Consider these two scenarios:
Stephanie Stewart, pregnant with her first child, is an honors student in community college. She asks the professor of her women’s studies class whether she can make up assignments that she will miss due to labor, delivery, and doctors’ appointments. The professor, a woman, denies her request.(Checkout “New Lawsuits Shine the Lighton Pregnancy Discrimination,” by Jessica Grose of Slate Magazine.
Or how about this one:
Gina is a student in a college course. She is pregnant and due to give birth toward the end of the semester. She talks to her professor, explaining that she will need time off for the baby. The female professor says no problem. Before the baby shows up, Gina misses some class time for reasons related to her pregnancy. When midterm marks come out, Gina gets a five out of twenty-five for class participation. Gina raises this with the professor, who says, “You can only get credit for class participation if you are in class.” When Gina protests that she wasn’t skipping classes for the fun of it —she missed class because of her pregnancy — the professor says, “Too bad, the university says I can set any attendance policy I want.” Gina calls the department head, who help fully explains, “Well, university policy do essay she can setup any attendance policy she wants, so…”
Is what happened to Gina and Stephanie legal? Not under the federal law Title IX. In fact, both women got their respective universities to back down, but only after they threatened to take the legal action under Title IX for pregnancy discrimination.
All educational institutions that receive federal aid, including private universities that accept it, are covered by Title IX, 20 U.S.C.§1681(a). Title IX has justifiably received significant attention in the press for its use in combating in equalities in female athletics and sexual harassment on college campuses. As noted in an article, “Title IX and Pregnancy Discrimination in Higher Education: The New Frontier,” by Mary Ann Masonand Jaclyn Younger (http://www.law.berkeley.edu/files/bccj/Title_IX_Law_Review_Article_Final_5.29-3-5.pdf), Title IX is a powerful tool available to teachers and students subject to pregnancy and caregiver discrimination. This is a critically important issue for women in education, especially for students in lengthy courses of study such as Ph D and professional programs. These programs often span a time in their lives when they may startand raise families. Similarly, students in community colleges are often old errand more likely to be balancing school with family responsibilities. Those who work in education as teaching assistants and in post doctoral programs, because of their part-time status, may not be covered by other laws like Title VII or the FMLA, but they are covered by Title IX. (Title IX is similar to Title VI, which makes it illegal to, among other things, exclude anyone on the basis of race from an educational program that received federal funding.)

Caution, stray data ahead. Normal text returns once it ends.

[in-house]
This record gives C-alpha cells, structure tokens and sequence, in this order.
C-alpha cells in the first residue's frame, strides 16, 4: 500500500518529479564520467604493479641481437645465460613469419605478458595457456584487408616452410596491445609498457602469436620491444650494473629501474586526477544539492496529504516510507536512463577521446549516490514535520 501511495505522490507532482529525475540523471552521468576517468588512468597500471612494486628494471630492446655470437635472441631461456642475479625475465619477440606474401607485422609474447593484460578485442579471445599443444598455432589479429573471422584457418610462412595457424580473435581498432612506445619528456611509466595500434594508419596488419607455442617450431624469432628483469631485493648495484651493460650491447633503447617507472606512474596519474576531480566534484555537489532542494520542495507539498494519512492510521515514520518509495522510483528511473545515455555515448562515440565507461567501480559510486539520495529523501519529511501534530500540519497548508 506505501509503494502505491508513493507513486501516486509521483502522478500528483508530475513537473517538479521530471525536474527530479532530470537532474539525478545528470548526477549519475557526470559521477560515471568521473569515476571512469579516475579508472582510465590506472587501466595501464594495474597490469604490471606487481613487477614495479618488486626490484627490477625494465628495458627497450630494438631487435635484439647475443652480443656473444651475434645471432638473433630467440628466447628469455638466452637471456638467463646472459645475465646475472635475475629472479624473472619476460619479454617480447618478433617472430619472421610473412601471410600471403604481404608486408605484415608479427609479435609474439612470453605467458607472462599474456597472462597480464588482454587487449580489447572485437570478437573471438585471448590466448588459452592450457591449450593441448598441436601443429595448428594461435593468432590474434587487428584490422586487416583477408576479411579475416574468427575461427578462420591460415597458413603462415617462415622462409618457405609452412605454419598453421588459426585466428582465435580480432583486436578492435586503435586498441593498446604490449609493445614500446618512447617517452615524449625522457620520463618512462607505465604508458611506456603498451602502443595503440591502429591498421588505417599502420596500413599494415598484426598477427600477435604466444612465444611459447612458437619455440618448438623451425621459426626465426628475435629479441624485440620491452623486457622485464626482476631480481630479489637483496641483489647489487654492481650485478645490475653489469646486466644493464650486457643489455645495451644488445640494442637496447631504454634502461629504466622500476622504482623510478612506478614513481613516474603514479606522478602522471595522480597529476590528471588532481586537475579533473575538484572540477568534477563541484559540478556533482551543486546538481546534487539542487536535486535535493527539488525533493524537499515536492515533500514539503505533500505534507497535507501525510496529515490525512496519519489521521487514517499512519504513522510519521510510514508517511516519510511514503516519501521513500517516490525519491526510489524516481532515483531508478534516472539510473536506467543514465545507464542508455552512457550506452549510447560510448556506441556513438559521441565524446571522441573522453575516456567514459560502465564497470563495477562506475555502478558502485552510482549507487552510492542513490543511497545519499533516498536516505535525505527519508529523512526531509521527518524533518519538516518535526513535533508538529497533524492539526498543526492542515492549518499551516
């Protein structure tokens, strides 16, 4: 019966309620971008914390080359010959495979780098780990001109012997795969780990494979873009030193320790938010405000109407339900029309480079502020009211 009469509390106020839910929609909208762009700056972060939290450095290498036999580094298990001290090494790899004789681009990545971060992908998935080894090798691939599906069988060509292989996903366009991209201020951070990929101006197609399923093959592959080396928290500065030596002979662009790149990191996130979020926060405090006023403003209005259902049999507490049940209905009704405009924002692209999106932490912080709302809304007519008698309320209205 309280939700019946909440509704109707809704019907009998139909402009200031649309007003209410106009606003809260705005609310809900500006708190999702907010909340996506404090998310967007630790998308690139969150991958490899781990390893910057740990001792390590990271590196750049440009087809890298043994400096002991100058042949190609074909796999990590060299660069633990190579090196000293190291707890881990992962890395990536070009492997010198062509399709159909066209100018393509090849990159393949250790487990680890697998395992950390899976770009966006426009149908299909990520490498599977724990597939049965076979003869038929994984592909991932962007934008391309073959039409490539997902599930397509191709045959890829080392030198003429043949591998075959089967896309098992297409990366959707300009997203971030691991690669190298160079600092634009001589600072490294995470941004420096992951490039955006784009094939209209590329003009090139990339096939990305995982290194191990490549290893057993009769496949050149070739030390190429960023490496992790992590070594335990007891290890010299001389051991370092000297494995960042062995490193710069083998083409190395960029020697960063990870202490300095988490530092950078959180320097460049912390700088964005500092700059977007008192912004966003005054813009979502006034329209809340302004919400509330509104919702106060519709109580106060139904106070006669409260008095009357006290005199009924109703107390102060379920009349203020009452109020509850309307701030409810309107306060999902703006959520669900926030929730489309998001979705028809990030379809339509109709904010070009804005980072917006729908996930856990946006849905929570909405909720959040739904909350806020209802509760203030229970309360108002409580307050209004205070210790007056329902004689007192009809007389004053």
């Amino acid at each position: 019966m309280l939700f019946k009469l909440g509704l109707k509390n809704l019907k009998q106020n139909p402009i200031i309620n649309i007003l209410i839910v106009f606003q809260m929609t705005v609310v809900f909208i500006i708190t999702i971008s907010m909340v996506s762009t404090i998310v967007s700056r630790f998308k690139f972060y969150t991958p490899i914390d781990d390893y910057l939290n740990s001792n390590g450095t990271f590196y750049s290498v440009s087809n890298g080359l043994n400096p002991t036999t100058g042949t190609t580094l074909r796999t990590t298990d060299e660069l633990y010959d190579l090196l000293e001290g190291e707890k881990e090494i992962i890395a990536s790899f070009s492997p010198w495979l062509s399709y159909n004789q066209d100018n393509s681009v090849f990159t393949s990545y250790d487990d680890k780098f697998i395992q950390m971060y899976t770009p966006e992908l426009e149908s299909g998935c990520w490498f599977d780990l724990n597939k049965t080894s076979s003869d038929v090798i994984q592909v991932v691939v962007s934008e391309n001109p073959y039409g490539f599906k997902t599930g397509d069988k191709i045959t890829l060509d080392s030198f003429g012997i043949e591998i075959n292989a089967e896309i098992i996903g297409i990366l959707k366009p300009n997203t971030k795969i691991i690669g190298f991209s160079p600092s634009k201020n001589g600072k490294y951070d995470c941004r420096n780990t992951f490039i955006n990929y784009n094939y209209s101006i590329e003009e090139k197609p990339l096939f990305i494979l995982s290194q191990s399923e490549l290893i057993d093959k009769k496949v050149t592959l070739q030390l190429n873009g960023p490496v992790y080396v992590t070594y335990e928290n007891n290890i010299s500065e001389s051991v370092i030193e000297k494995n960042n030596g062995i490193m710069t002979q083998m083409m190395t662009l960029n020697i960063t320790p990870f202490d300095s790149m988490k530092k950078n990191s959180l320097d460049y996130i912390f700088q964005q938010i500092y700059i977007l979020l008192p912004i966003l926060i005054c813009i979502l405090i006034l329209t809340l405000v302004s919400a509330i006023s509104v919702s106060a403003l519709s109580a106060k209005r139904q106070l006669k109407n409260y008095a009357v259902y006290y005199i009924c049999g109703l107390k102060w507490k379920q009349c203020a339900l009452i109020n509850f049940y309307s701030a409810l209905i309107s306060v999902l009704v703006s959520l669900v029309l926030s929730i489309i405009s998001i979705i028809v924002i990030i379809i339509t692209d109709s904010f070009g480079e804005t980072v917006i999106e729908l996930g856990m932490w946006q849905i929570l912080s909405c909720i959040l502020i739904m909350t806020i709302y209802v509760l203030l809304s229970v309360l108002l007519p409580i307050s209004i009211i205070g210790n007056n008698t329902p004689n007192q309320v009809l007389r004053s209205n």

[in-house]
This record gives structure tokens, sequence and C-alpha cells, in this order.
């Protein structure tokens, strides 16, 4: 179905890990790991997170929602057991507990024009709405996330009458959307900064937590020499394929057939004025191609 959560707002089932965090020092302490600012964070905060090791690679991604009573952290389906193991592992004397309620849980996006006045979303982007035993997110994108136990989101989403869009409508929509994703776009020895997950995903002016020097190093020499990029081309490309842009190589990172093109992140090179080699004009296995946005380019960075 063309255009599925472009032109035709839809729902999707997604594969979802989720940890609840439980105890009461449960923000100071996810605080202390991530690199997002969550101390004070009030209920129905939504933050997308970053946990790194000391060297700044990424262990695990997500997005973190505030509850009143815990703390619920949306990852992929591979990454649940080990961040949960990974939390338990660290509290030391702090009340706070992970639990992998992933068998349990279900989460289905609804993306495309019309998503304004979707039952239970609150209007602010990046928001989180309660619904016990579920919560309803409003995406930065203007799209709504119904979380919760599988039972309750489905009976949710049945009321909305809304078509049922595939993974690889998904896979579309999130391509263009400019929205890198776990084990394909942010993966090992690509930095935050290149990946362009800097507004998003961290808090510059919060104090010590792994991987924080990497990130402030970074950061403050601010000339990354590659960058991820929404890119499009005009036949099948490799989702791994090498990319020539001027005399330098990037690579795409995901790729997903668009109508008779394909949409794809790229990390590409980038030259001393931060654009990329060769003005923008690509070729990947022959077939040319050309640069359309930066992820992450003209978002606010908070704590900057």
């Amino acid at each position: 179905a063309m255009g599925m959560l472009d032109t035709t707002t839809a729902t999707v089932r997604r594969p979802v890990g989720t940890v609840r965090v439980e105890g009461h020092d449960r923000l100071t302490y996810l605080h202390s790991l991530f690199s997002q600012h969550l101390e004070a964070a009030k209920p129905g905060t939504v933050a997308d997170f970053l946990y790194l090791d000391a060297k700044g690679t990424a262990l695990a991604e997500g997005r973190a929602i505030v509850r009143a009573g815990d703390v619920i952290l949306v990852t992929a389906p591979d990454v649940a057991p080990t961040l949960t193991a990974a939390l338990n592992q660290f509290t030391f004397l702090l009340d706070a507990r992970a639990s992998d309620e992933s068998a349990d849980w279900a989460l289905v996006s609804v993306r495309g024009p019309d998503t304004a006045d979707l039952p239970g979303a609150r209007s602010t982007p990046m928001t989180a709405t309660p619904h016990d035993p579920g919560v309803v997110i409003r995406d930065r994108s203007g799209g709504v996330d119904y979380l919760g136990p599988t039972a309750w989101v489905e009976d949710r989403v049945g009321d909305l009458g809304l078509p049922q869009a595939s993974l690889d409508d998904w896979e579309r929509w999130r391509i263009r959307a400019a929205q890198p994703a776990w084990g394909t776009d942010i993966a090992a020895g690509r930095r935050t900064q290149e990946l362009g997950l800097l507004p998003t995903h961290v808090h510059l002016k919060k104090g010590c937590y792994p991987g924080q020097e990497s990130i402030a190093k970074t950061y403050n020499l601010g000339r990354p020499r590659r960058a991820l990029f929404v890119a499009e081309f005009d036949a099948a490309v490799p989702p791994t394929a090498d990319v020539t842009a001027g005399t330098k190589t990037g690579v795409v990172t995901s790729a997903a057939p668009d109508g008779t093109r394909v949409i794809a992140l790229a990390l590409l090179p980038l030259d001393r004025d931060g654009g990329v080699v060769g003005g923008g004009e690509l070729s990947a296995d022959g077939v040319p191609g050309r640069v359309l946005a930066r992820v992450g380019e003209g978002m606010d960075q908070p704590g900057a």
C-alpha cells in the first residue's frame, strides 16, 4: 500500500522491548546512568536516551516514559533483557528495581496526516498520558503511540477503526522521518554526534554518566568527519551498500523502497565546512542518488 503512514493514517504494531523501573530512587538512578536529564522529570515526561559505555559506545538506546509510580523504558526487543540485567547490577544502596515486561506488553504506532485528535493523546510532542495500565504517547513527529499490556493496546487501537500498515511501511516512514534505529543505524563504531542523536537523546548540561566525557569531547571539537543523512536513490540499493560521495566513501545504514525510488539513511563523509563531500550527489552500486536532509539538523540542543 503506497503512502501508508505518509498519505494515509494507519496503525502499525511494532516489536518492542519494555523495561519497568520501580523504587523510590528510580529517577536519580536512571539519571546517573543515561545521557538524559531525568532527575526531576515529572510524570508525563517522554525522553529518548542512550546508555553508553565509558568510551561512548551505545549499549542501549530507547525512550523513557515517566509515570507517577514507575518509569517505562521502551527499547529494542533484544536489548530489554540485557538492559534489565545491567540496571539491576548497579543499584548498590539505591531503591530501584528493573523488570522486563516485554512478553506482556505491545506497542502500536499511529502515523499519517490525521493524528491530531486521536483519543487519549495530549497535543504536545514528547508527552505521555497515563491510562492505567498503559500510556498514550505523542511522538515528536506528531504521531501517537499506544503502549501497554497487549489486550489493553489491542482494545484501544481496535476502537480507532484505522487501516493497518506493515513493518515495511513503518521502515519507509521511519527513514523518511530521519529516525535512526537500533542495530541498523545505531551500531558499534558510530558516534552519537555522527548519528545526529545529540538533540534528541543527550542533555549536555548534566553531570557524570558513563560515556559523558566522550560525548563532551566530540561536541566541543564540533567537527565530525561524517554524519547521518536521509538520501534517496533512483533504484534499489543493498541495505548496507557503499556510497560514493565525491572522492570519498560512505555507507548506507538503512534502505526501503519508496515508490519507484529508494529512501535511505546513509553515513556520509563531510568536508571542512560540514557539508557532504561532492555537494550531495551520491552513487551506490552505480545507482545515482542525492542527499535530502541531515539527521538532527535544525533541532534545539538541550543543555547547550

The language of Title IX is very broad. Itreads:
No person in the United States shall, on the basis of sex, be excluded from participation in, be denied the benefits of, or be subjected to discrimination under any education program or activity receiving Federal financial assistance.
It also explicitly makes discrimination on the basis of family status and pregnancy illegal
A recipient shall not apply any policy or take any employment action:
- Concerning the potential marital, parental, or family status of an employee or applicant for employment which treats persons differently on the basis of sex;…
- Pregnancy. A recipient shall not discriminate against or exclude from employment an yemployee or applicant for employment on the basis of pregnancy, childbirth, false pregnancy, termination of pregnancy, or recovery there from.